21-30 September 2021
Online Conference
Europe/Berlin timezone

Operando x-ray spectroscopy studies of mesoporous FeNiOx catalysts for alkaline water splitting

21 Sep 2021, 17:05
20m
Online Conference

Online Conference

CYSS2021 will be hosted online using Zoom. The poster session will follow a dual-format approach using a chat-platform and videoconference rooms.
Plenary Talk Spectroscopy Spectroscopy I

Speaker

Hanna Trzesniowski (Helmholtz-Zentrum Berlin für Materialien und Energie)

Description

A carrier of renewable energy that will play a key role in the replacement of fossil fuels is molecular hydrogen, which can be generated by electrocatalytic water splitting. The anodic reaction of the water electrolysis process, the oxygen evolution reaction (OER) limits the overall efficiency of water electrolysis due to high overpotentials.[1] Thus to enable the large-scale production of hydrogen, suitable electrocatalysts are required.
In search for cost-effective, abundant and stable electro-catalytic materials for OER, transition metal oxides have been found to be promising candidates in alkaline solutions.[2]
An in-depth understanding of the behavior of the involved electrocatalytic materials under reaction conditions is crucial for the development of efficient and stable electrocatalysts for water splitting. Operando x-ray spectroscopy enables the observation of the electronic structure of the catalyst under electrocatalytic reaction conditions and provides insight into processes occurring at the electrode/electrolyte interface.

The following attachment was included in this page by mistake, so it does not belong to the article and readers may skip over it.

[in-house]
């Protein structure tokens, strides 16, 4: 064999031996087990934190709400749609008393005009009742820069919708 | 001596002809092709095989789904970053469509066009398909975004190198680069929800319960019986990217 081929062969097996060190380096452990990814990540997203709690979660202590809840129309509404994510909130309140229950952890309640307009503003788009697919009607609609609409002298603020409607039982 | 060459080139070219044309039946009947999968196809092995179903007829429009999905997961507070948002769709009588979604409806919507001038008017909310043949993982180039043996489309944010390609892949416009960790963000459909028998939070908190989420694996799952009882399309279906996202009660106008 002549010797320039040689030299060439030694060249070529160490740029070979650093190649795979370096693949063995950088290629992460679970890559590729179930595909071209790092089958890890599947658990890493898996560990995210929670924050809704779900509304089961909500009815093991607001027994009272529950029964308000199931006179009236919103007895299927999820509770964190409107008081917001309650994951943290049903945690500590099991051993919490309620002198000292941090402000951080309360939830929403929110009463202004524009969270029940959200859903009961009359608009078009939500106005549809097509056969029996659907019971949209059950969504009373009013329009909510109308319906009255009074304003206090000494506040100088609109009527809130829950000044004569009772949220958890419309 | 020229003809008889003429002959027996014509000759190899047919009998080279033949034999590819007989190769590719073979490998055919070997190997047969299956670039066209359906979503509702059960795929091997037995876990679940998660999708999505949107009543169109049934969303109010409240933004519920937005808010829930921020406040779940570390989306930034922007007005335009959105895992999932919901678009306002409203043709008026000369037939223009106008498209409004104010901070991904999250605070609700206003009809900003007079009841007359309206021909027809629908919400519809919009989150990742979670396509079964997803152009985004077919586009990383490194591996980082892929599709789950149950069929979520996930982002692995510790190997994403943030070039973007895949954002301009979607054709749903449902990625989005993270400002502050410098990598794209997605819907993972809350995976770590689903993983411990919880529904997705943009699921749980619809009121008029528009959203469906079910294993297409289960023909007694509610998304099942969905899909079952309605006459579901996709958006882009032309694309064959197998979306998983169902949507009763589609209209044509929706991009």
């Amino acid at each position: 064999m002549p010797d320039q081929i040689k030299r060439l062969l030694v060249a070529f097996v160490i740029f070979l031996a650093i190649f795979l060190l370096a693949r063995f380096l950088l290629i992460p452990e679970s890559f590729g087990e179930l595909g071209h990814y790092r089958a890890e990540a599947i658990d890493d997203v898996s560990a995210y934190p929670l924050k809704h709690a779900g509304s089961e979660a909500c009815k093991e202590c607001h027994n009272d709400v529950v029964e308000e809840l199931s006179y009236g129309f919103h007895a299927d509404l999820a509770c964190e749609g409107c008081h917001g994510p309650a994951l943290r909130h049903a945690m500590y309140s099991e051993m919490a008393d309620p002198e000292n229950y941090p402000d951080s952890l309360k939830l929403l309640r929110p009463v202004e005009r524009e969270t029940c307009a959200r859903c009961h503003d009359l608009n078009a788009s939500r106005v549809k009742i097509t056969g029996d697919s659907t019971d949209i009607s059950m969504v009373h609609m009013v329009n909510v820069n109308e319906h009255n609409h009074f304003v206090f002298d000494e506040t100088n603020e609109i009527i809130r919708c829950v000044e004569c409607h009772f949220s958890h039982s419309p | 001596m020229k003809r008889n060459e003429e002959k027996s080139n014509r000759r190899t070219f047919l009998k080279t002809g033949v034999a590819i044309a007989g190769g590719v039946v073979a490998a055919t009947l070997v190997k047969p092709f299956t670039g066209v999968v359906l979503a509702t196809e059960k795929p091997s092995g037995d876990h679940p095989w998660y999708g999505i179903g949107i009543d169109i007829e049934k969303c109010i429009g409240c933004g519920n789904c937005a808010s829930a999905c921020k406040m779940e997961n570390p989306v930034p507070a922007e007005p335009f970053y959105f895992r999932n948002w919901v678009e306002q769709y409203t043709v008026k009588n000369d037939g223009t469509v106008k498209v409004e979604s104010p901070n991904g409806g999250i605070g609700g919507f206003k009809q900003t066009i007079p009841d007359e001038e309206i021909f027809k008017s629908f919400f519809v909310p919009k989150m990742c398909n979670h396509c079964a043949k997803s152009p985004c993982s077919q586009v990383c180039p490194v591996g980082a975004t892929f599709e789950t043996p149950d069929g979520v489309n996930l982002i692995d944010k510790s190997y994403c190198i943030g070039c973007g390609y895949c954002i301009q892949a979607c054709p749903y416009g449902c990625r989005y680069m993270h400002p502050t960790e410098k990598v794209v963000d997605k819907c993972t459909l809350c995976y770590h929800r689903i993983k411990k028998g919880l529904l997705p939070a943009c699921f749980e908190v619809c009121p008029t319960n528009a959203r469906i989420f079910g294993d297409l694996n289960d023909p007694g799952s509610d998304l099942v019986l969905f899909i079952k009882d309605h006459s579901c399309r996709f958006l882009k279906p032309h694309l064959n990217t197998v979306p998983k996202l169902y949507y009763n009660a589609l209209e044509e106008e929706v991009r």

We propose mesoporous FeNiOx films as model systems for the spectroscopic investigation of the electrode/electrolyte interface under alkaline OER conditions. Their exceptionally high porosity and their film thickness of about 100 nm make these nanostructured systems ideal to track their electronic structure during catalytic cycles via synchrotron-radiation based soft x-ray spectroscopy methods, such as x-ray absorption spectroscopy (XAS) in total electron yield (TEY) and total fluorescence yield (TFY) mode. To perform operando XAS, we use a flow-cell design pioneered by the Schlögl group at the Fritz Haber Institute Berlin (Tesch, Bonke) [3]) which allows us to study the electrode/electrolyte interface at a defined potential.

References
[1] N. T. Suen, S. F. Hung, Q. Quan, N. Zhang, Y. J. Xu, and H. M. Chen, Chem. Soc. Rev., vol. 46, no. 2, pp. 337–365, 2017, doi: 10.1039/c6cs00328a.
[2] B. M. Hunter, H. B. Gray, and A. M. Müller, Chem. Rev., vol. 116, no. 22, pp. 14120–14136, 2016, doi: 10.1021/acs.chemrev.6b00398.
[3] M. F. Tesch et al., Angew. Chemie - Int. Ed., vol. 58, no. 11, pp. 3426–3432, 2019, doi: 10.1002/anie.201810825.

Primary author

Hanna Trzesniowski (Helmholtz-Zentrum Berlin für Materialien und Energie)

Co-authors

Dr Ronny Golnak (Helmholtz-Zentrum Berlin für Materialien und Energie) Dennis Hein (Helmholtz-Zentrum Berlin für Materialien und Energie) Garlef Wartner (Helmholtz-Zentrum Berlin für Materialien und Energie) Aleks Arinchtein (Technische Universität Berlin) Dr Robert Seidel (Helmholtz-Zentrum Berlin für Materialien und Energie) Dr Ralph Kraehnert (Technische Universität Berlin)

Presentation Materials